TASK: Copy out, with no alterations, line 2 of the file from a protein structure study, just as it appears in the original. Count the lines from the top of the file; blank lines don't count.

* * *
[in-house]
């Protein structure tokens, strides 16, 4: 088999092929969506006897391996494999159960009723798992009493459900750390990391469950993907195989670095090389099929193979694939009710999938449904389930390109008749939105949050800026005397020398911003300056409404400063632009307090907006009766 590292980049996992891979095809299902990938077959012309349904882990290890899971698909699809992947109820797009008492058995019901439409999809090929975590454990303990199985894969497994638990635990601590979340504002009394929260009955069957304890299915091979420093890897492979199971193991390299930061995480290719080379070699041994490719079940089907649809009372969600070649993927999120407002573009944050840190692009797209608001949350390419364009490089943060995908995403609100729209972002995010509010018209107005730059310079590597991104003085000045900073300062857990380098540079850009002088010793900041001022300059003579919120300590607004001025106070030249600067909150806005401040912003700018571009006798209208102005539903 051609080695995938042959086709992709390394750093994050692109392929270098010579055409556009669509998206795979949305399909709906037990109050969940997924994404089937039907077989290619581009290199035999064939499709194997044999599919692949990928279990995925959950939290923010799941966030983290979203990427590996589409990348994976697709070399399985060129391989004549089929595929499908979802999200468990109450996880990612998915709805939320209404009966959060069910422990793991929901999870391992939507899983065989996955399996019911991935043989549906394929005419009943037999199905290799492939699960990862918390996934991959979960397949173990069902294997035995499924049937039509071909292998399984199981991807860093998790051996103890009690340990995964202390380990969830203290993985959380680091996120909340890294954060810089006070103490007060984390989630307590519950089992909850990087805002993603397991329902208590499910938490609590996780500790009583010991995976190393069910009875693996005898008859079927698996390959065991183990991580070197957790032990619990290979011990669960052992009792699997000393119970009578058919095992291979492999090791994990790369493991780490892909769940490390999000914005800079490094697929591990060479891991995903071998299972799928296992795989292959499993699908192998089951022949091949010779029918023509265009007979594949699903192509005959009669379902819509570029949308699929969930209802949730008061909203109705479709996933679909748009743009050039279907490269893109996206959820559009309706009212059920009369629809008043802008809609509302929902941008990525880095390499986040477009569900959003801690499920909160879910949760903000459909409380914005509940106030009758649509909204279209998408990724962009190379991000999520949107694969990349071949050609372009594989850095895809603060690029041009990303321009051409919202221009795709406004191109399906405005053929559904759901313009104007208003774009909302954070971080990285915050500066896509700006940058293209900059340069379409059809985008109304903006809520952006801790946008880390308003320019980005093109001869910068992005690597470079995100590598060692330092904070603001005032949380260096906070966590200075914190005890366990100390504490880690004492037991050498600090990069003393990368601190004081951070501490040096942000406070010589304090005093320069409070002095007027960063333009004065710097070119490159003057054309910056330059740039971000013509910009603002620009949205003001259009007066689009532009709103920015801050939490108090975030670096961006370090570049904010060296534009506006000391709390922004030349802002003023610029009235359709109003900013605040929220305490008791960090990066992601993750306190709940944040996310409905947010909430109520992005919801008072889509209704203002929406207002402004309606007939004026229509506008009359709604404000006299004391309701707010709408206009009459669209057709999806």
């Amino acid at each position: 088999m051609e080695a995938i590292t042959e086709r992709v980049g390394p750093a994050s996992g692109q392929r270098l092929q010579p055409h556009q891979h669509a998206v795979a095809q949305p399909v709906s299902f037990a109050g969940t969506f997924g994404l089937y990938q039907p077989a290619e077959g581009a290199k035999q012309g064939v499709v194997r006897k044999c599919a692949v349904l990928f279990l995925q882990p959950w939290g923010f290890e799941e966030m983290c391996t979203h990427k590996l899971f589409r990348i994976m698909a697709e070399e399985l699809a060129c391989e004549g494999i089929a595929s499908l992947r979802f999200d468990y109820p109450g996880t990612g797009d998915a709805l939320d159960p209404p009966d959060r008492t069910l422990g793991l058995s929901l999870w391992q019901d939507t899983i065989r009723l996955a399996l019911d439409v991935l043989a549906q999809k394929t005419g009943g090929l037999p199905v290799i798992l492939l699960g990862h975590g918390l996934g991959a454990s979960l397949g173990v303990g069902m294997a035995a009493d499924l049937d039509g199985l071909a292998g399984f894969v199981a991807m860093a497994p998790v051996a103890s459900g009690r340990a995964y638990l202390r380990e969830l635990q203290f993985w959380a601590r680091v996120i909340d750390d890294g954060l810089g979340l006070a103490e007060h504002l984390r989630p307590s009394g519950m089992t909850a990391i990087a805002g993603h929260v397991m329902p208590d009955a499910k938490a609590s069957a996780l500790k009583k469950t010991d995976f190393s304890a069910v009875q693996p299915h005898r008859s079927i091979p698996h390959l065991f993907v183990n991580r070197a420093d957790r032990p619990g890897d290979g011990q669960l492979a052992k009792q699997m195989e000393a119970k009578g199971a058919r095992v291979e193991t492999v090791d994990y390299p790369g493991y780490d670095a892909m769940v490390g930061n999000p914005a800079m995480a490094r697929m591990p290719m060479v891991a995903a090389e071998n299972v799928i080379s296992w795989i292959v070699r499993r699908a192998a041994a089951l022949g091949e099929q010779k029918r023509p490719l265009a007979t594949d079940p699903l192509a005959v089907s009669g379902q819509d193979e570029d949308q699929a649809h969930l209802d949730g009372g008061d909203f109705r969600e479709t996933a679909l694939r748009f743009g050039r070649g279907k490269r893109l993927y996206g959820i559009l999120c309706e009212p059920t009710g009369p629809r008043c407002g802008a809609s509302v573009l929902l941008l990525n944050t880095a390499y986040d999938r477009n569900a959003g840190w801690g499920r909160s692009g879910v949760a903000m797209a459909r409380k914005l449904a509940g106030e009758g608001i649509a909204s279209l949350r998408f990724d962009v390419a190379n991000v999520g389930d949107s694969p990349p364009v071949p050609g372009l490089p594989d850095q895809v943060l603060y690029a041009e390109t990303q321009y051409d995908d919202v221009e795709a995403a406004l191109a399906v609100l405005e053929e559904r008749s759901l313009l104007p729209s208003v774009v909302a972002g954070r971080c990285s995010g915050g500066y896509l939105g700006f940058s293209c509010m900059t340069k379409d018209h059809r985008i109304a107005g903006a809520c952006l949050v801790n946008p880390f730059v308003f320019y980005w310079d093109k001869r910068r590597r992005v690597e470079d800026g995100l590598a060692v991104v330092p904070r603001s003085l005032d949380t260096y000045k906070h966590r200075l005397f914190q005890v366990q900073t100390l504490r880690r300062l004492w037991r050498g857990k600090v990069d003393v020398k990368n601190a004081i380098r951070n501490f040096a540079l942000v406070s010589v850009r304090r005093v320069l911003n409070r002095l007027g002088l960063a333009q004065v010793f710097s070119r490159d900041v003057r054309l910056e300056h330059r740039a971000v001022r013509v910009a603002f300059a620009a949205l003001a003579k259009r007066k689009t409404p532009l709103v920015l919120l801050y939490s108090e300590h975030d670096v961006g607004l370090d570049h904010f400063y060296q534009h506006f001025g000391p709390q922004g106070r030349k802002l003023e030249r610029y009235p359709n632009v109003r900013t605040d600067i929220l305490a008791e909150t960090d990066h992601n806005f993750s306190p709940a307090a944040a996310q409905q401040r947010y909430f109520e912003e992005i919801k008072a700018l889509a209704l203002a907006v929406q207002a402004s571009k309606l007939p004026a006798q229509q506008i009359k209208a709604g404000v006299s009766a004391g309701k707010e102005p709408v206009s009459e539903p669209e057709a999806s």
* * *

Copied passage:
């Protein structure tokens, strides 16, 4: 088999092929969506006897391996494999159960009723798992009493459900750390990391469950993907195989670095090389099929193979694939009710999938449904389930390109008749939105949050800026005397020398911003300056409404400063632009307090907006009766 590292980049996992891979095809299902990938077959012309349904882990290890899971698909699809992947109820797009008492058995019901439409999809090929975590454990303990199985894969497994638990635990601590979340504002009394929260009955069957304890299915091979420093890897492979199971193991390299930061995480290719080379070699041994490719079940089907649809009372969600070649993927999120407002573009944050840190692009797209608001949350390419364009490089943060995908995403609100729209972002995010509010018209107005730059310079590597991104003085000045900073300062857990380098540079850009002088010793900041001022300059003579919120300590607004001025106070030249600067909150806005401040912003700018571009006798209208102005539903 051609080695995938042959086709992709390394750093994050692109392929270098010579055409556009669509998206795979949305399909709906037990109050969940997924994404089937039907077989290619581009290199035999064939499709194997044999599919692949990928279990995925959950939290923010799941966030983290979203990427590996589409990348994976697709070399399985060129391989004549089929595929499908979802999200468990109450996880990612998915709805939320209404009966959060069910422990793991929901999870391992939507899983065989996955399996019911991935043989549906394929005419009943037999199905290799492939699960990862918390996934991959979960397949173990069902294997035995499924049937039509071909292998399984199981991807860093998790051996103890009690340990995964202390380990969830203290993985959380680091996120909340890294954060810089006070103490007060984390989630307590519950089992909850990087805002993603397991329902208590499910938490609590996780500790009583010991995976190393069910009875693996005898008859079927698996390959065991183990991580070197957790032990619990290979011990669960052992009792699997000393119970009578058919095992291979492999090791994990790369493991780490892909769940490390999000914005800079490094697929591990060479891991995903071998299972799928296992795989292959499993699908192998089951022949091949010779029918023509265009007979594949699903192509005959009669379902819509570029949308699929969930209802949730008061909203109705479709996933679909748009743009050039279907490269893109996206959820559009309706009212059920009369629809008043802008809609509302929902941008990525880095390499986040477009569900959003801690499920909160879910949760903000459909409380914005509940106030009758649509909204279209998408990724962009190379991000999520949107694969990349071949050609372009594989850095895809603060690029041009990303321009051409919202221009795709406004191109399906405005053929559904759901313009104007208003774009909302954070971080990285915050500066896509700006940058293209900059340069379409059809985008109304903006809520952006801790946008880390308003320019980005093109001869910068992005690597470079995100590598060692330092904070603001005032949380260096906070966590200075914190005890366990100390504490880690004492037991050498600090990069003393990368601190004081951070501490040096942000406070010589304090005093320069409070002095007027960063333009004065710097070119490159003057054309910056330059740039971000013509910009603002620009949205003001259009007066689009532009709103920015801050939490108090975030670096961006370090570049904010060296534009506006000391709390922004030349802002003023610029009235359709109003900013605040929220305490008791960090990066992601993750306190709940944040996310409905947010909430109520992005919801008072889509209704203002929406207002402004309606007939004026229509506008009359709604404000006299004391309701707010709408206009009459669209057709999806």